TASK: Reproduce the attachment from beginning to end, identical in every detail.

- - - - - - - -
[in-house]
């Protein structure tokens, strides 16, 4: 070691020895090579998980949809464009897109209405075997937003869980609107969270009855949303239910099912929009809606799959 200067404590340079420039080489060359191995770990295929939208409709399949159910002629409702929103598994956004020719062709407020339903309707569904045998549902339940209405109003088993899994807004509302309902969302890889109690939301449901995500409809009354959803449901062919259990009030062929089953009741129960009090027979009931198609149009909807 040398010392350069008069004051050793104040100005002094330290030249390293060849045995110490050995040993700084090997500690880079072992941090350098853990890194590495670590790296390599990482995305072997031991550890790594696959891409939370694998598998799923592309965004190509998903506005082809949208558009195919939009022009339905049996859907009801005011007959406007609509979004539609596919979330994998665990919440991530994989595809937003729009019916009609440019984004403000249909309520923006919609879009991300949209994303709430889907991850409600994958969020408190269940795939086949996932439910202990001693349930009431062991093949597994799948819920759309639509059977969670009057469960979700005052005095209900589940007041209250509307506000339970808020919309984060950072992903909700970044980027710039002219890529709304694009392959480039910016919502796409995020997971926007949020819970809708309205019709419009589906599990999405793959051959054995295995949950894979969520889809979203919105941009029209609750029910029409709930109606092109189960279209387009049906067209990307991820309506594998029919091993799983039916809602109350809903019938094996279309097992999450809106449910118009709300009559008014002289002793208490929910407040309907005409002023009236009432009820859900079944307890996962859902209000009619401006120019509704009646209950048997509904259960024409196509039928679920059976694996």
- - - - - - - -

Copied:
[in-house]
């Protein structure tokens, strides 16, 4: 070691020895090579998980949809464009897109209405075997937003869980609107969270009855949303239910099912929009809606799959 200067404590340079420039080489060359191995770990295929939208409709399949159910002629409702929103598994956004020719062709407020339903309707569904045998549902339940209405109003088993899994807004509302309902969302890889109690939301449901995500409809009354959803449901062919259990009030062929089953009741129960009090027979009931198609149009909807 040398010392350069008069004051050793104040100005002094330290030249390293060849045995110490050995040993700084090997500690880079072992941090350098853990890194590495670590790296390599990482995305072997031991550890790594696959891409939370694998598998799923592309965004190509998903506005082809949208558009195919939009022009339905049996859907009801005011007959406007609509979004539609596919979330994998665990919440991530994989595809937003729009019916009609440019984004403000249909309520923006919609879009991300949209994303709430889907991850409600994958969020408190269940795939086949996932439910202990001693349930009431062991093949597994799948819920759309639509059977969670009057469960979700005052005095209900589940007041209250509307506000339970808020919309984060950072992903909700970044980027710039002219890529709304694009392959480039910016919502796409995020997971926007949020819970809708309205019709419009589906599990999405793959051959054995295995949950894979969520889809979203919105941009029209609750029910029409709930109606092109189960279209387009049906067209990307991820309506594998029919091993799983039916809602109350809903019938094996279309097992999450809106449910118009709300009559008014002289002793208490929910407040309907005409002023009236009432009820859900079944307890996962859902209000009619401006120019509704009646209950048997509904259960024409196509039928679920059976694996």